If you’re married then it might be best to tread carefully today which has been dubbed “divorce day” by lawyers.
The first working Monday of the year after the festive period typically sees a rise in couples feeling disillusioned about their relationships.
It’s when some married couples make enquiries about divorce, leading to an increase in business for solicitors.
Money worries are the main reason for break-ups driving one in ten married couples to split, a survey has found.
The financial implications of divorce
Divorce numbers highest since 2009
Over a third of respondents (37%) say financial pressures are the biggest challenge their marriage faces, while just over a fifth (22%) say most of the arguments they have with their partner are about money, according to the survey of just over 2,000 people by law firm Slater and Gordon.
“Relationships which are already showing cracks are likely to buckle under the added pressure and expense that Christmas brings,” says Slater and Gordon family lawyer Lorraine Harvey.
The most recent divorce figures from the Office for National Statistics reveal that nearly 107,000 heterosexual couples divorced last year – that’s an increase of 5.8% compared with 2015 and the highest increase since 2009.
The legal formality of getting a divorce in England and Wales is relatively straightforward.
But practical issues like financial settlements and arrangements for children can complicate matters. So it’s no wonder many couples resort to lawyers to navigate the way out of their marriage.
Analysis by BBC personal finance reporter Kevin Peachey:
The most obvious way to keep down the cost of a divorce or dissolution is to come to an agreement without the use of solicitors or other professionals, particularly if it is an amicable split.
In Scotland, the do-it-yourself option is set out in law and called “simplified” divorce or dissolution. Only certain couples can use this procedure. For example, it is not available for those with children aged under 16.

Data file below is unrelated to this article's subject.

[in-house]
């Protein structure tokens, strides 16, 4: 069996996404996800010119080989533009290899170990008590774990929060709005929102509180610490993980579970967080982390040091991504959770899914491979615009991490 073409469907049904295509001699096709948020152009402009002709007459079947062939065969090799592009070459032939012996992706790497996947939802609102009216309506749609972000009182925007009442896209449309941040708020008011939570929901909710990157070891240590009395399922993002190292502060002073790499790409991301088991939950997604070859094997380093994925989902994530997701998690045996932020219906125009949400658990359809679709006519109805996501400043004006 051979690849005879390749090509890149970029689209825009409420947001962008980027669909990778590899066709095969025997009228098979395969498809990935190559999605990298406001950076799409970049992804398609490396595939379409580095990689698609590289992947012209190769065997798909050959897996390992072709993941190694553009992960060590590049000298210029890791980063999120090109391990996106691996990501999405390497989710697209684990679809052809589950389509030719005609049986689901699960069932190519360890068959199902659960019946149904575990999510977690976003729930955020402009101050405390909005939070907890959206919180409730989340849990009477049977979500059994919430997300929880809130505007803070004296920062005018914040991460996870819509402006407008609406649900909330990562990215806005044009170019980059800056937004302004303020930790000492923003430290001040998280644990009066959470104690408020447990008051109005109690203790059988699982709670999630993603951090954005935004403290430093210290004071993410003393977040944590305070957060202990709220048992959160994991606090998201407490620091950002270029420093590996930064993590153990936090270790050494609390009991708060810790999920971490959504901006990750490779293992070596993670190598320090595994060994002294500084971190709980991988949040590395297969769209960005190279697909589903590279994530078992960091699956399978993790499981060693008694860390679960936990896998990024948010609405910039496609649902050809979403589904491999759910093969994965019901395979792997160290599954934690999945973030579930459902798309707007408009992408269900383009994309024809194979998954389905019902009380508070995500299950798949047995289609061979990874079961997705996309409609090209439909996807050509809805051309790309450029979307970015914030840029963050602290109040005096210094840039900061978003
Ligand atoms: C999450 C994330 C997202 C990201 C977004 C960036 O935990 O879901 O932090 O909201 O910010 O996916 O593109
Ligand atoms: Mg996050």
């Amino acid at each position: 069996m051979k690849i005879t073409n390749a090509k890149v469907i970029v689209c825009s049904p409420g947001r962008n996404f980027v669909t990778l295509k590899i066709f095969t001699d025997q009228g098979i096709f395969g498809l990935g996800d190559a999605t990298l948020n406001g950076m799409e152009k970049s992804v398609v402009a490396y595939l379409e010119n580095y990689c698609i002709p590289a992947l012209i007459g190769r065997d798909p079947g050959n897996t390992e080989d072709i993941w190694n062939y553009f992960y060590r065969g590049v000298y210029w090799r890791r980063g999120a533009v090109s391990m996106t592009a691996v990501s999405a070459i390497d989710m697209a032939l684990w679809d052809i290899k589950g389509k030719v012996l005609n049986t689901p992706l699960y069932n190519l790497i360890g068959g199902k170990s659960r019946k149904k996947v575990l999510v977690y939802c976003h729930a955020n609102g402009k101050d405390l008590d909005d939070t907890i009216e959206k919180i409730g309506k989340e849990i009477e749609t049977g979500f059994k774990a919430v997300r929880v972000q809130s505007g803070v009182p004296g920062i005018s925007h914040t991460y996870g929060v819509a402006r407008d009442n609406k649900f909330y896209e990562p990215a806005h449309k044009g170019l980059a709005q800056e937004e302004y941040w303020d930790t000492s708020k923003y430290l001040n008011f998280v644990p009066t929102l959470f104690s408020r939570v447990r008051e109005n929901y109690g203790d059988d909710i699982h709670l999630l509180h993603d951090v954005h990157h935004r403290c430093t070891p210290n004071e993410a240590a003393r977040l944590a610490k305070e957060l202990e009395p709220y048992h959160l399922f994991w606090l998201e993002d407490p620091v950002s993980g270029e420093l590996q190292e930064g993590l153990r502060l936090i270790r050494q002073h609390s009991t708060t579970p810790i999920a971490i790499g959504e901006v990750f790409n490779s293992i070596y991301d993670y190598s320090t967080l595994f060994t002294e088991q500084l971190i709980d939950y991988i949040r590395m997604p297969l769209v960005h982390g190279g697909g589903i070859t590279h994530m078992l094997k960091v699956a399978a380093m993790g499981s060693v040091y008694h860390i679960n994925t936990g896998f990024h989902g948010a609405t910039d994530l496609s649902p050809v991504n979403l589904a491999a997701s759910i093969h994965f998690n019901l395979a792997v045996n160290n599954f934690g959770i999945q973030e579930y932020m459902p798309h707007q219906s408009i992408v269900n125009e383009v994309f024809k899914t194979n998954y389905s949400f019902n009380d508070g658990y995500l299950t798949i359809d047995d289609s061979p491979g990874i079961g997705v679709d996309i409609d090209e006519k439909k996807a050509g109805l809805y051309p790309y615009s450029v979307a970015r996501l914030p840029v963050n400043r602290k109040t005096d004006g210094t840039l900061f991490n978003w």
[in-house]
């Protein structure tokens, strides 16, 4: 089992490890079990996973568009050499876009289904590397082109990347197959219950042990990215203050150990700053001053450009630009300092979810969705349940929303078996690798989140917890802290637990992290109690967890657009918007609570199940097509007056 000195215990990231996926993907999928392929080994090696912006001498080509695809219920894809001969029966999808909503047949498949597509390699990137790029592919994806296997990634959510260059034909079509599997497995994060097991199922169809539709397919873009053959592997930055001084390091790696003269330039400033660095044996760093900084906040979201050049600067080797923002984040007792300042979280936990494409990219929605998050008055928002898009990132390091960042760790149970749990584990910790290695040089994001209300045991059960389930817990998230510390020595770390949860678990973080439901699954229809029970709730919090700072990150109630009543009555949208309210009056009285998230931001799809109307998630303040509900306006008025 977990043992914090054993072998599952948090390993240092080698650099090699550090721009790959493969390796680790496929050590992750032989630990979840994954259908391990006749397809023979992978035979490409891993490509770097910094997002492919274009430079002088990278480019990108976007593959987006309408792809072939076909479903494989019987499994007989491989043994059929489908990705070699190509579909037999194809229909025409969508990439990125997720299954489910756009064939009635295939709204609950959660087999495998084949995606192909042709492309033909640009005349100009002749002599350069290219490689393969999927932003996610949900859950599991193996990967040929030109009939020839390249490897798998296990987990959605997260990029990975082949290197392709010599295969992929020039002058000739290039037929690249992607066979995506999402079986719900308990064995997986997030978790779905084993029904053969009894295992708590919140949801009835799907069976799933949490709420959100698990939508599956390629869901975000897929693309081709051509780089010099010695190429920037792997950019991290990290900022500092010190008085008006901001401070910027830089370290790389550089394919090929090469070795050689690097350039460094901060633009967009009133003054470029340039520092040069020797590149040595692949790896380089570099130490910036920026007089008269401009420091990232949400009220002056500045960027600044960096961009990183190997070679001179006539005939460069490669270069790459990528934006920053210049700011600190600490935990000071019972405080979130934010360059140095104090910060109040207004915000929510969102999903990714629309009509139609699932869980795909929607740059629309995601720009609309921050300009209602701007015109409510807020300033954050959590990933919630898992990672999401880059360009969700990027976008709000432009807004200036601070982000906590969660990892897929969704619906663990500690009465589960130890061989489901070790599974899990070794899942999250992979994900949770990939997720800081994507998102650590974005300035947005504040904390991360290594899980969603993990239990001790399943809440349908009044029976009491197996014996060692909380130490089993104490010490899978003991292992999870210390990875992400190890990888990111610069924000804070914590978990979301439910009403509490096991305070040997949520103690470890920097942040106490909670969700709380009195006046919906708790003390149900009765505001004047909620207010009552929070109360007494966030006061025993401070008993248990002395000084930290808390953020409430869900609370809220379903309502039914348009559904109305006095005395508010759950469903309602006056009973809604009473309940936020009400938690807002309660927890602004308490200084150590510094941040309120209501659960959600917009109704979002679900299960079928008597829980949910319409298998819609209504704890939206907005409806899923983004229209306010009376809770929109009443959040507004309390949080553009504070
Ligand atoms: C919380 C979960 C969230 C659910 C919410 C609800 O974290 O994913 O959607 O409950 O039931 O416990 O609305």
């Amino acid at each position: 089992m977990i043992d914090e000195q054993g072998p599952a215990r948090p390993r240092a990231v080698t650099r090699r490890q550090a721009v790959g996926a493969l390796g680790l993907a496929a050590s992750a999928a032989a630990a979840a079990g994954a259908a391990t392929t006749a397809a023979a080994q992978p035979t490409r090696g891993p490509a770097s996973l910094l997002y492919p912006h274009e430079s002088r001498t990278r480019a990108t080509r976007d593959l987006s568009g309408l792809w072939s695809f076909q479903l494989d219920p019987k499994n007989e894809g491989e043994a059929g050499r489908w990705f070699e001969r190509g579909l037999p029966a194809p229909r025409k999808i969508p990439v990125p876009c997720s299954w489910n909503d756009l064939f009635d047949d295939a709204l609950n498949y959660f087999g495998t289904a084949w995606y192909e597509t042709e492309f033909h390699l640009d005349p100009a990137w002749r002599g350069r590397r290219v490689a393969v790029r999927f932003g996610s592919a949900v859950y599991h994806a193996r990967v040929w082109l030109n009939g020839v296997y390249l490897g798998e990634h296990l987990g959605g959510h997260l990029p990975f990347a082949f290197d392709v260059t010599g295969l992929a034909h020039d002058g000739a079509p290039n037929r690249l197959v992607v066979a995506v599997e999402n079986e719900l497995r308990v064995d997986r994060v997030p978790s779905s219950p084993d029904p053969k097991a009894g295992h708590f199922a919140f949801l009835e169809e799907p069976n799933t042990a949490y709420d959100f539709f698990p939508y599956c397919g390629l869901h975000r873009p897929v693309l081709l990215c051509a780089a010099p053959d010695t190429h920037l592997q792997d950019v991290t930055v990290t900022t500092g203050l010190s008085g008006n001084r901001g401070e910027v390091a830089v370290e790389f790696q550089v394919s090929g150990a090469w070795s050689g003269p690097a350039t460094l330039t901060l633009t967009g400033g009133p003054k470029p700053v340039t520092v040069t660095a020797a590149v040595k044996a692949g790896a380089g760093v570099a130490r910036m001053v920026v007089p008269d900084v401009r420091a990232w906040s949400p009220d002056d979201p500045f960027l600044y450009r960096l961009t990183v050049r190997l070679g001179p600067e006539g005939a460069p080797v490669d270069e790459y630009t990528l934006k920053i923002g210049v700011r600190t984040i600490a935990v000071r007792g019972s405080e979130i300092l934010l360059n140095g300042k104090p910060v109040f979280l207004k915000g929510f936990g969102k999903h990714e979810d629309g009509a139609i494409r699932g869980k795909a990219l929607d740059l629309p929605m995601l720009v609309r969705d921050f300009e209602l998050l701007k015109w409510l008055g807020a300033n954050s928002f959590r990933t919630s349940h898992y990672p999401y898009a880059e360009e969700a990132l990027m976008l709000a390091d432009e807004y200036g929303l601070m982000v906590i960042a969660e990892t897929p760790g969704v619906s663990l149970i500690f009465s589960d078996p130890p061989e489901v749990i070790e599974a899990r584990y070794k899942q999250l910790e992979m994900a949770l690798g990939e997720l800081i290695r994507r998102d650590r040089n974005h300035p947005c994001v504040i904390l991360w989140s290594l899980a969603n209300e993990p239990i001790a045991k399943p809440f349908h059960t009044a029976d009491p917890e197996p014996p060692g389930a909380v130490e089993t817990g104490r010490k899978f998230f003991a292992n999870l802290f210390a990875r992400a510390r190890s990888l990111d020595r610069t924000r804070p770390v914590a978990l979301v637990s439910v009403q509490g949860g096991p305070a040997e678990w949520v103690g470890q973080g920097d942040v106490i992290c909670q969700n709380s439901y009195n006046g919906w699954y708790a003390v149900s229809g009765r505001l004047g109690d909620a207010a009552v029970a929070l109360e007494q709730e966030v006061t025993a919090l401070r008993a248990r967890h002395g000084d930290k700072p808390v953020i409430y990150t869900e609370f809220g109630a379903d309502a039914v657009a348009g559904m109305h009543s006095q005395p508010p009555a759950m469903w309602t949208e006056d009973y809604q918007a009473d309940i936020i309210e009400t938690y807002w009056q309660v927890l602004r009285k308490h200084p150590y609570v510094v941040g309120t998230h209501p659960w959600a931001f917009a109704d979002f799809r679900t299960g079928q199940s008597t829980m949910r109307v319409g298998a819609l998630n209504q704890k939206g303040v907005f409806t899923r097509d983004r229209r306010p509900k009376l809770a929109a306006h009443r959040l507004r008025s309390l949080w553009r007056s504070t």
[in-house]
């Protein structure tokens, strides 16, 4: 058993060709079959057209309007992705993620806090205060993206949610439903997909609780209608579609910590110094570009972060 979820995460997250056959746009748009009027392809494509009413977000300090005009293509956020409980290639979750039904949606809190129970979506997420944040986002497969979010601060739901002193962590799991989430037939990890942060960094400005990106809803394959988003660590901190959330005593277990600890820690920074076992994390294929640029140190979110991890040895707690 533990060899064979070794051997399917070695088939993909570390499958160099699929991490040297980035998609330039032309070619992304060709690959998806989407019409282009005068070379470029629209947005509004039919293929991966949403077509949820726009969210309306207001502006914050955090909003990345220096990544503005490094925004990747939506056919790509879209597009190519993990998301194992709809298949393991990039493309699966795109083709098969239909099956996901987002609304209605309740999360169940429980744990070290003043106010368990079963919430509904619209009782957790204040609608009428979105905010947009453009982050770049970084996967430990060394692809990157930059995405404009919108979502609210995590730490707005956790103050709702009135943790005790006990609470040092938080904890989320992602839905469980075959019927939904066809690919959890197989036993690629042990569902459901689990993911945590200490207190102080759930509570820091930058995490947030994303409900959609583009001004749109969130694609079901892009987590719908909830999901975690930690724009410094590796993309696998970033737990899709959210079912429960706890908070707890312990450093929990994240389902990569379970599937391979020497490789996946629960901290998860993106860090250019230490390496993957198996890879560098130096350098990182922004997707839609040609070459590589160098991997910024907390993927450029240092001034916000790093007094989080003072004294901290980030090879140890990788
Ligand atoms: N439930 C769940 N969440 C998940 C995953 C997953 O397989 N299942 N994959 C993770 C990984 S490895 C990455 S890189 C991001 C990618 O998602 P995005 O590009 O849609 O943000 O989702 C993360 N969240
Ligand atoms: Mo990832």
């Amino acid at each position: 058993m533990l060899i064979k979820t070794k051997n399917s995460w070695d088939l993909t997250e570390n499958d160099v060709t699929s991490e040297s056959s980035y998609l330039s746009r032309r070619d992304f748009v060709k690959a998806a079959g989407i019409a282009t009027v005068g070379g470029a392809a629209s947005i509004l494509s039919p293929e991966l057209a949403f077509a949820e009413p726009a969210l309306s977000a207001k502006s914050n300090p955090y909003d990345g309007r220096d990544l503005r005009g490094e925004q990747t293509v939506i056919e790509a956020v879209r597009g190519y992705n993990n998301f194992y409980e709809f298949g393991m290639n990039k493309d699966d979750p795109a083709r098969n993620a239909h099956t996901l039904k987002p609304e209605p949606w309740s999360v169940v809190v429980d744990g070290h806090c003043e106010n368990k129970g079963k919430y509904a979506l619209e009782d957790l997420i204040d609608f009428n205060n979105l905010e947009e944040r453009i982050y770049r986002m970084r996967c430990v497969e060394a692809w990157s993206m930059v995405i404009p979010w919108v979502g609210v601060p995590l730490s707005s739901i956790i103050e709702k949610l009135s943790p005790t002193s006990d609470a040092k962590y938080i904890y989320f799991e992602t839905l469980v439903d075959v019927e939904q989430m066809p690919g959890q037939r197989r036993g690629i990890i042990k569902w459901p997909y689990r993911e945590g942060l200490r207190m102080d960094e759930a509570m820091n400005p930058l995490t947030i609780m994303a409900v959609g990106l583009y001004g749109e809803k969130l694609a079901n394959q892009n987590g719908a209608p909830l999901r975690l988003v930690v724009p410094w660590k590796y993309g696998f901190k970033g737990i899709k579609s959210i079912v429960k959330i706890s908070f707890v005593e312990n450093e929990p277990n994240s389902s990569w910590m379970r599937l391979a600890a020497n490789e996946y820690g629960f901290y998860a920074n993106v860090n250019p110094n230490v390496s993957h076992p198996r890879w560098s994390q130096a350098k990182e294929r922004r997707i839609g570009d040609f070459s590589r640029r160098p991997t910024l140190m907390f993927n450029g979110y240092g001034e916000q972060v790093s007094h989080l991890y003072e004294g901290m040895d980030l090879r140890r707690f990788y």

In Northern Ireland, couples have to appear in person before a judge in either a county court or a High Court. However, they can appear in court as a “personal petitioner”, without having to use a solicitor.
In England and Wales, couples can do it themselves or use a low-cost online service.
Read more here on the financial implications of divorce.
The cost of divorce can also be huge.
On average couples can end up paying in the region of £9000, with the figure for Londoners more than £18,000, according to a survey by law firm Seddons.
Since 2013, it’s no longer possible to use legal aid to help with divorce costs, unless there has been domestic violence or child abduction.
So it is important to research financial options when thinking about getting divorced.
But it may be possible to get through the process with little or no help from a solicitor.
According to the government’s Money Advice Service, if both partners have agreed to divorce and their finances are relatively straightforward, it is possible to save money on legal fees by ending the marriage using a so-called quick divorce.
But in the vast majority of divorces, where finances are less clear cut a financial order may have to be imposed by the court.
A financial order settles money matters relating to pensions, maintenance and property assets; with the division being agreed between the former spouses or their lawyers.
In rare instances, a judge will impose a settlement for divorcing couples, it’s cases like these where the legal bills can escalate.
Divorce solicitor Toby Hales from Seddons said reaching a financial settlement “can be harder for couples when they disagree”.
“They can find the courts are clogged, causing further distress and a crippling drain on their finances,” he said.
On average, it takes nearly a year for a divorcing couple to reach a financial agreement, but in in nearly a quarter of a cases it took over 18 months, according to Seddons’ survey.
By the time some people making divorce enquiries today receive their Decree Absolute, the paper which formally ends a marriage, it could well be next Christmas.
Even then they may still have not resolved their financial arrangements.